How to Sew Knit Bindings (With Less Bulk!)
Do you own a store-bought top with neckline or armholes bindings? Take a closer look. Aren’t the bindings pretty, so perfectly stitched down?
If you’ve ever applied your own knit bindings you’re likely aware how difficult it is to achieve that same level of finish. Bindings are bulky, fiddly, and just plain tough to sew neatly. This is the reason why many knit garments feature knit bands over bindings.
In an industrial setting, bindings are often applied to armscyes and necklines with a special machine that folds, stretches, and stitches the binding down in one fell swoop. The bindings are typically applied “in the flat” (i.e., before the neck or armscye is sewn shut) and the seam allowance is tacked down afterwards.
Confused? Take a look at this nifty video of the Vallynne Tank production process (binding insertion starts at 0:27):
When I was creating the Vallynne Tank pattern in collaboration with Seamly I wrote a method for binding the neckline and armscyes that I hadn’t seen before. It eliminates the bulk that comes with other methods (there are only four layers of fabric to stitch down, as opposed to six or more). But perhaps my favorite part of this method is that it most closely imitates what bindings look like on ready-to-wear garments.
But in testing the method was met with very mixed reactions. Some testers loved the method, saying it was the neatest binding they had ever sewn. Others thought the method required lots of pinning and not enough accuracy.
At the last minute I decided to modify the instructions, so that narrow bands were used instead of bindings. It was important to me to set the sewist up for success from the get-go, and I figured bands would do just that. Those testers that loved the binding method were a bit disappointed to see it left out of the pattern, so I thought a blog tutorial on the process would be a great way to show an alternative finish for the Vallynne.
This method of binding could be used on any knit garment. To do so, simply adjust the length of the bands to 90% of the circumference of the neckline or armscye. This method is intended for the intermediate or advanced sewist. A serger isn’t required, but does make the inside of the garment look a bit more finished.
Let’s get started.
What you’ll need:
- Vallynne Tank sewing pattern as part of the Seamly Summer Collection
- 1 to 2 yards of stretchy knit fabric (I recommend our Rayon Spandex Jerseys, you can see them in action here)
- Binding pattern pieces (see dimensions below)
|Armscye Binding (.in) - Cut Two||7/8 x 15 1/2||7/8 x 16 5/8||7/8 x 17 3/4||7/8 x 18 7/8||7/8 x 20|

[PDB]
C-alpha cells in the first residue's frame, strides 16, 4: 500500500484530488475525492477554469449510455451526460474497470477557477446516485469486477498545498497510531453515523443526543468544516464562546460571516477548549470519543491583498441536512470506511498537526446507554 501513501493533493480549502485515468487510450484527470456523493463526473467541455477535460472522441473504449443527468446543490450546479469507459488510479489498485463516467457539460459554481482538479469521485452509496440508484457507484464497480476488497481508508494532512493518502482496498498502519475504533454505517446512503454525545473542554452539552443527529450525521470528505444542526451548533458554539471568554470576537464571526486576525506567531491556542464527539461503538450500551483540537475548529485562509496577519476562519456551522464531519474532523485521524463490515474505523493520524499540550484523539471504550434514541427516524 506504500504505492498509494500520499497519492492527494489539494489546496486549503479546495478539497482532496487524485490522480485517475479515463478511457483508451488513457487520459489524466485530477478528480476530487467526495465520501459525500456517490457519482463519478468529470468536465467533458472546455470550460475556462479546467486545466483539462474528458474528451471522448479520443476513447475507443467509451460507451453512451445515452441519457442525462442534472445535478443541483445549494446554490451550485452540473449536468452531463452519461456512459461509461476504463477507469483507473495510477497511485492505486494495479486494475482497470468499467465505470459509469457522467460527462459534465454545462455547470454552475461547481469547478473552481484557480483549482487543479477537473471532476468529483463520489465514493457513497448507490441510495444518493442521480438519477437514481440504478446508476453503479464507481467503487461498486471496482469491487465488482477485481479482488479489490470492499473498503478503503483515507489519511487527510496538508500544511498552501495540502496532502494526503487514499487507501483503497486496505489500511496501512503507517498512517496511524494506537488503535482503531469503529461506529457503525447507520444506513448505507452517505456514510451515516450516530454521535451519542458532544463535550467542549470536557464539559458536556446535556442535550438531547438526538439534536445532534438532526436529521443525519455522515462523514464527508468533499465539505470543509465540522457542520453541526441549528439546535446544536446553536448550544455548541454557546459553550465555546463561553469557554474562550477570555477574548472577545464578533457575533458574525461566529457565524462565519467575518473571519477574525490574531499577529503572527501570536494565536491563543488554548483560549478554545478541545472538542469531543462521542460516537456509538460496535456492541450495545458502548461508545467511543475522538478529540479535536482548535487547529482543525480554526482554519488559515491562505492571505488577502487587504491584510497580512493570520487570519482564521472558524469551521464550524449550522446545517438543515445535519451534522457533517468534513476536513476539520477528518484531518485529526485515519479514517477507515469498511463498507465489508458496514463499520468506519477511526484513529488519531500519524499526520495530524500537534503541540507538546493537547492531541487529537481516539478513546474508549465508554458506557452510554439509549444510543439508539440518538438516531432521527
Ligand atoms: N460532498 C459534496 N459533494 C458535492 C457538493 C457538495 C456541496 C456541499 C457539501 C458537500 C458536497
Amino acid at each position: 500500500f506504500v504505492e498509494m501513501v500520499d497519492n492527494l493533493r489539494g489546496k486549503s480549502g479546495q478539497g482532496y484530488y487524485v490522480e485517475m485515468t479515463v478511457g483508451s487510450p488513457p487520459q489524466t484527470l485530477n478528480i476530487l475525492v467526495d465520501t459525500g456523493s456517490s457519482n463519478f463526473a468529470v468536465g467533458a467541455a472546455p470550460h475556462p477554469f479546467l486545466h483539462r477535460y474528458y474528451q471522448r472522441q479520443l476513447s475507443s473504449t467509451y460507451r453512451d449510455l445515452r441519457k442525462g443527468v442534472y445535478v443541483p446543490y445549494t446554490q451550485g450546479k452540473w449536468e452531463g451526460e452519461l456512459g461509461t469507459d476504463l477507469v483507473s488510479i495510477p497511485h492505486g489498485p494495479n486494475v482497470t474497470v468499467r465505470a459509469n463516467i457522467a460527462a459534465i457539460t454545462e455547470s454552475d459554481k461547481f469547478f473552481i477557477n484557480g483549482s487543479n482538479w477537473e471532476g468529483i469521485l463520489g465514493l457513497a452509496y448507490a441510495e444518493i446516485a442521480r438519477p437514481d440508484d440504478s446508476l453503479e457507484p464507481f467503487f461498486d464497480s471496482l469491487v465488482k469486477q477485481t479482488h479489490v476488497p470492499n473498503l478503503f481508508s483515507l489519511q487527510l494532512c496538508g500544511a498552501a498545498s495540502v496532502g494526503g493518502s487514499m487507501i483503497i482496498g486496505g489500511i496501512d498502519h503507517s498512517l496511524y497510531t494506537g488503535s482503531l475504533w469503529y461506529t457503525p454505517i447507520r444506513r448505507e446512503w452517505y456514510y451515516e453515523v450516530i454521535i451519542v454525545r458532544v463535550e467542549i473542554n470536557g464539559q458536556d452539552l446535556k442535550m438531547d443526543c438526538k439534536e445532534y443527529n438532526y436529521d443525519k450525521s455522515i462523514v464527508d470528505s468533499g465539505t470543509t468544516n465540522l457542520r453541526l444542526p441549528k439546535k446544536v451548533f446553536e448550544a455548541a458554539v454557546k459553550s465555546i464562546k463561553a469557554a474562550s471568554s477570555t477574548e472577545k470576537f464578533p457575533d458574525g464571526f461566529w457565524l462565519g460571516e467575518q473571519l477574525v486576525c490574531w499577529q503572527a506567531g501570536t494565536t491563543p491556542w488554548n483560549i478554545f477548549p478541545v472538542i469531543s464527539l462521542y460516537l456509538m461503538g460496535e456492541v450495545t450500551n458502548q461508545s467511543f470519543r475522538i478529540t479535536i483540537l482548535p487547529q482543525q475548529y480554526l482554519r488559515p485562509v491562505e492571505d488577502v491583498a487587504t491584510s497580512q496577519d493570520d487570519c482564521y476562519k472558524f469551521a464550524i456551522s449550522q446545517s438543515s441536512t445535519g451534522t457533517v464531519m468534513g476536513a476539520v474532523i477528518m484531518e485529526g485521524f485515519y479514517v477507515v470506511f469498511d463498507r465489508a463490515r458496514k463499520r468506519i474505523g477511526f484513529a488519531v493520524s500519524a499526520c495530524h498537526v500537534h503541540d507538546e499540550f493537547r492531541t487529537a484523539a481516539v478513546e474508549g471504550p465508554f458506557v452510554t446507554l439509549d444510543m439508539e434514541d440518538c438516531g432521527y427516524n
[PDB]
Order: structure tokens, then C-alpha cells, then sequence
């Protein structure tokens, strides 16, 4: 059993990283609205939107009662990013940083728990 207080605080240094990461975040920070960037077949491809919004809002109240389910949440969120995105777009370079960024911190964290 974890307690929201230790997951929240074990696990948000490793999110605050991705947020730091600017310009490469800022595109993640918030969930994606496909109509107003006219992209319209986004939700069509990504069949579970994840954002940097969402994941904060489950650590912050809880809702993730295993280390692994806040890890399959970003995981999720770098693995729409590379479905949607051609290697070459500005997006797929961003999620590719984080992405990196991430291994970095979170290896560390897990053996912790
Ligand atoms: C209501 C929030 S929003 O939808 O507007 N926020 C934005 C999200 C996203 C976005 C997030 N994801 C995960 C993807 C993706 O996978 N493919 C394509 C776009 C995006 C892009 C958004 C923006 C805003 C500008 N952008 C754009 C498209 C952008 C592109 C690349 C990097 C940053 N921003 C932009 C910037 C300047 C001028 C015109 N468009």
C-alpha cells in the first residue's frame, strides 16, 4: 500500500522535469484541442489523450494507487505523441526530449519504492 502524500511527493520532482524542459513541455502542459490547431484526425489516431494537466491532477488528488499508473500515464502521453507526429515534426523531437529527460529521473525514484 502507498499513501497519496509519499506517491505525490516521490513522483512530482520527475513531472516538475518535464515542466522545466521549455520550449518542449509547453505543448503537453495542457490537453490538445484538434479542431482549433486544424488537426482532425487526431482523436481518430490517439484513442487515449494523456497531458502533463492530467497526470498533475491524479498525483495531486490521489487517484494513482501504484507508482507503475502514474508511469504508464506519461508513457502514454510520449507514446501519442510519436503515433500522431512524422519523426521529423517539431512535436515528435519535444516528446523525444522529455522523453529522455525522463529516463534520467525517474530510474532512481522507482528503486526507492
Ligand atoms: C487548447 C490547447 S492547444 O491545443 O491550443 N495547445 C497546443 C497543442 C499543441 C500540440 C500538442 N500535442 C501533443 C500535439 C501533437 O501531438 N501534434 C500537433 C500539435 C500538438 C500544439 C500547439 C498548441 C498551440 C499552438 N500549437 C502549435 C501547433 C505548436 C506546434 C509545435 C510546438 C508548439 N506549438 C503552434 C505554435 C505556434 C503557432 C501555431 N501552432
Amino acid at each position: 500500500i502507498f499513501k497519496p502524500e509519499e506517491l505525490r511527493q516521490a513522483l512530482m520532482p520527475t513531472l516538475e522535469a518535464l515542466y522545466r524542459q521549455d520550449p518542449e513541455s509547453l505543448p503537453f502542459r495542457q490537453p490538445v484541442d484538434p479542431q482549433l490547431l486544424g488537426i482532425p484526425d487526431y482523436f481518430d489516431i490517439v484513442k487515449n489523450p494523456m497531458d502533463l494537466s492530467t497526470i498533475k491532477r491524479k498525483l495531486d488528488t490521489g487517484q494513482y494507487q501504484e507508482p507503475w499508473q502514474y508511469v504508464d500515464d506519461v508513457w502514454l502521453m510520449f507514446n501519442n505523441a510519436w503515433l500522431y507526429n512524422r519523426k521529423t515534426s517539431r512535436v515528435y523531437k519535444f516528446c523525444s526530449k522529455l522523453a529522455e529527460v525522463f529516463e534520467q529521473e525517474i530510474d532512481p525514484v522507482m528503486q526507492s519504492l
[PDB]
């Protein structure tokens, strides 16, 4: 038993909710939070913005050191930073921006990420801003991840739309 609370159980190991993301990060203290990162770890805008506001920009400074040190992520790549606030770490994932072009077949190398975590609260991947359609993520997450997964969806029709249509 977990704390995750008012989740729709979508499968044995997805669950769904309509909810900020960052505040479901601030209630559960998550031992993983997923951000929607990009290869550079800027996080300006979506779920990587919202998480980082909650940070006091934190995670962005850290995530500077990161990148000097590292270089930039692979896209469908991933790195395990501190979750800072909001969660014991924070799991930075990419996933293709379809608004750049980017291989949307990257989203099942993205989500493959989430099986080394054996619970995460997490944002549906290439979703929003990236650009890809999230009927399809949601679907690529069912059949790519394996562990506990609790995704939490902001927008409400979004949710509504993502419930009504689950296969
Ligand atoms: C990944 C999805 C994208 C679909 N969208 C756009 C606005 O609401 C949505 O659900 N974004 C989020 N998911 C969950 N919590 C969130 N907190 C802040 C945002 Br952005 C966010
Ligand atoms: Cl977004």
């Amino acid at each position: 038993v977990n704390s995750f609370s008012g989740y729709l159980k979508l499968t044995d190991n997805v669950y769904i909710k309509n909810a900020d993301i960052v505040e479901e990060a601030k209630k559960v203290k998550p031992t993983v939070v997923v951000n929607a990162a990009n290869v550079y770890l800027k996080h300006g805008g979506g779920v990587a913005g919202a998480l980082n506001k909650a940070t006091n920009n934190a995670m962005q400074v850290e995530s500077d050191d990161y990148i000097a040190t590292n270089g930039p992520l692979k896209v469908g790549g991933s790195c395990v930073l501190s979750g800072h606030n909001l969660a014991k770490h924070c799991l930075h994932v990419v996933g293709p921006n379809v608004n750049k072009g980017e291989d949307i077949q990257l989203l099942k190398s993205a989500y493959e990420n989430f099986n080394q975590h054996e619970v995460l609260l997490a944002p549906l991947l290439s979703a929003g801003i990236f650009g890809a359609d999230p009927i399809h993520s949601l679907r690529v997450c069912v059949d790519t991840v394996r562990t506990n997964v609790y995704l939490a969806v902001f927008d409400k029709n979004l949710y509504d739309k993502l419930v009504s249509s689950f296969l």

|Neckline Binding (.in) - Cut One||7/8 x 20 3/8||7/8 x 21||7/8 x 21 5/8||7/8 x 22 1/4||7/8 x 22 7/8|
1. Prepare the Pattern and Sew to Step 6
After prewashing your fabric, cut out the Vallynne Tank, replacing the neckband and armscye band pattern pieces with the binding dimensions listed above.
Assemble the tank as instructed in the pattern up to step 6.
2. Prepare the Bindings
Optional for professional finish: Serge one long edge of all three bindings without cutting any width from the rectangles.
Then sew or serge together the short ends of the bindings with right sides together so that they form a loop. Press this seam open or to one side.
3. Pin the Bindings to the Tank
I’ll be using the “Four Quarters Method” for pinning the binding to the top. In one armscye, align the raw (non-serged) edge of the binding with the armscye, matching the binding seam with the underarm seam. Then find the center point of the binding (directly adjacent to the binding seam) and align that with the shoulder seam.
Find the “halfway points” of the two unpinned section of bindings and armscye and pin. Continue to separate the unpinned sections in half and pin to evenly distribute the binding around the armscye.
Repeat for the opposite armscye. For the neck binding, the same process applies, except that the binding seam is aligned with the center back.
4. Sew the Bindings to the Tank
Once pinned, sew or serge the bindings to the tank with a 3/8” seam allowance, stretching the binding slightly as you sew so that it lays flat.
Press the seam allowance towards the binding.
5. Press and Pin Bindings
Fold the binding up and over the seam allowance and press, aligning the edge of the binding so that it extends just past the stitching line.
Pin around the armscye, at least every inch, making sure the binding is evenly folded over the seam allowance.
6. Stitch Bindings Down
From the right side of the tank, stitch the binding down with a stretch stitch. I use a zig-zag stitch and walking foot, positioning the presser foot so that the stitch travels down the center of the band.
Alternatively, you can use a different stretch stitch or a coverstitch and stitch closer to the binding seam. I encourage you to test the method on a scrap piece of fabric to decide which stitching method works best for you.
Give your binding one final press and admire your handiwork!
Let’s see a comparison of the two methods (bindings on the left, bands on the right):
We’ll be back next week with an interview with Kristin Glenn, the founder of Seamly.co and the creator of the Vallynne Tank. Are you caught up on the Seamly Summer Collection Blog Tour? Take a look at who’s participating below and click over to their blogs to see their awesome Seamly creations!
June 8: Inside the Hem
June 9: The Doing Things Blog
June 10: Dandelion Drift
June 13: The Sara Project
June 14: Fa Sew La
June 15: Sew Mariefleur
June 16: Right Sides Together
June 17: Allie J.
June 18: Cut Cut Sew
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